And as she listens to these voices, she nurtures and refines the most important voice of all.

Her own.

Instinct is a learned magic.

Vivisection

If you watch a writer in a coffee shop, you won’t be particularly impressed by her work. You might not even notice that she’s working. The external act of writing is a mundane thing. It is quiet, often deathly so.

ten fingers tapping

long sighs and silent swearing

insomnia cure

You have to slice a writer in half to reveal the invisible truth.

Writing is sudden bursts of brilliance racing ahead with yellow-jersey speed while you labor to catch up with tricycle typing fingers.

It’s a magnificent ache and pointless pursuit sandwich smothered in what-the-hell-was-I-thinking sauce.

It’s creation and destruction. Hope and despair. Love and love and more love.

And death. Lots of death.

It’s making friends and enemies. Then making enemies of friends with a press of the delete button.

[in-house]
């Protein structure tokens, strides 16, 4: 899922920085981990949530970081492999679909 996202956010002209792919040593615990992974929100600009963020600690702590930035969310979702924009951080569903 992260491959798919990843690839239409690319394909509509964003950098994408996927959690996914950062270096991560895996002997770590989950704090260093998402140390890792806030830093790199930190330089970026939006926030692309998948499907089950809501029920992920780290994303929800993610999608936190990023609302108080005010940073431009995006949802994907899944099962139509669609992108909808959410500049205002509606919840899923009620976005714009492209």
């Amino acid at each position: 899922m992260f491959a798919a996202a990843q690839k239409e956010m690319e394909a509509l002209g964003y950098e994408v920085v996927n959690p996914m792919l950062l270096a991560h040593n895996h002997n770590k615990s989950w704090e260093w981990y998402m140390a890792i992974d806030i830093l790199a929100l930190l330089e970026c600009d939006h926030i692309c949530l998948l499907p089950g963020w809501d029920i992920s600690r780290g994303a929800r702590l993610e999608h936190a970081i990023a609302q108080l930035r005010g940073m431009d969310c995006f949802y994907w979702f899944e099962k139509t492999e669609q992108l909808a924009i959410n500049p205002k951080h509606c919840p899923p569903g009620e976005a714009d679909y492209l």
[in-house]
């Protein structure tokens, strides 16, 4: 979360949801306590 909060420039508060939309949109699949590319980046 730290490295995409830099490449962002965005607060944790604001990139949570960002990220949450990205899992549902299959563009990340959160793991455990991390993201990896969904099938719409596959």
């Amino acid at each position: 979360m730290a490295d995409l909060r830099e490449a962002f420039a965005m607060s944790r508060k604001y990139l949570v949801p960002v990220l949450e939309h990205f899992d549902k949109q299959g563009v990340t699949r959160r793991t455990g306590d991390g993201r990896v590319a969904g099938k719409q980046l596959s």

It’s a whisper where a shout should be and a shout where the story is yelling at you to whisper.

Writing shrieks like that child screaming for another cookie. It cries like that old man who used to come every Sunday with his wife but now sits alone.

Writing is an empty balloon where your brain should be. It’s a world on the tip of your tongue. It’s a thunderstorm and a desert, a song and an empty stage.

It’s walls everywhere you turn…

You want to jump off a bridge. Wait…a bridge. Yes!

…and inspiration when you least expect it.

Writing is the reason “argh!” is a word.

Your wrists hurt, your head hurts, your heart hurts. You want to throw the computer across the room. You want to marry it.

Writing is a beautiful violence.

But you wouldn’t know it by watching a writer in a coffee shop.

ten fingers tapping

paradox of perfect calm

she is building worlds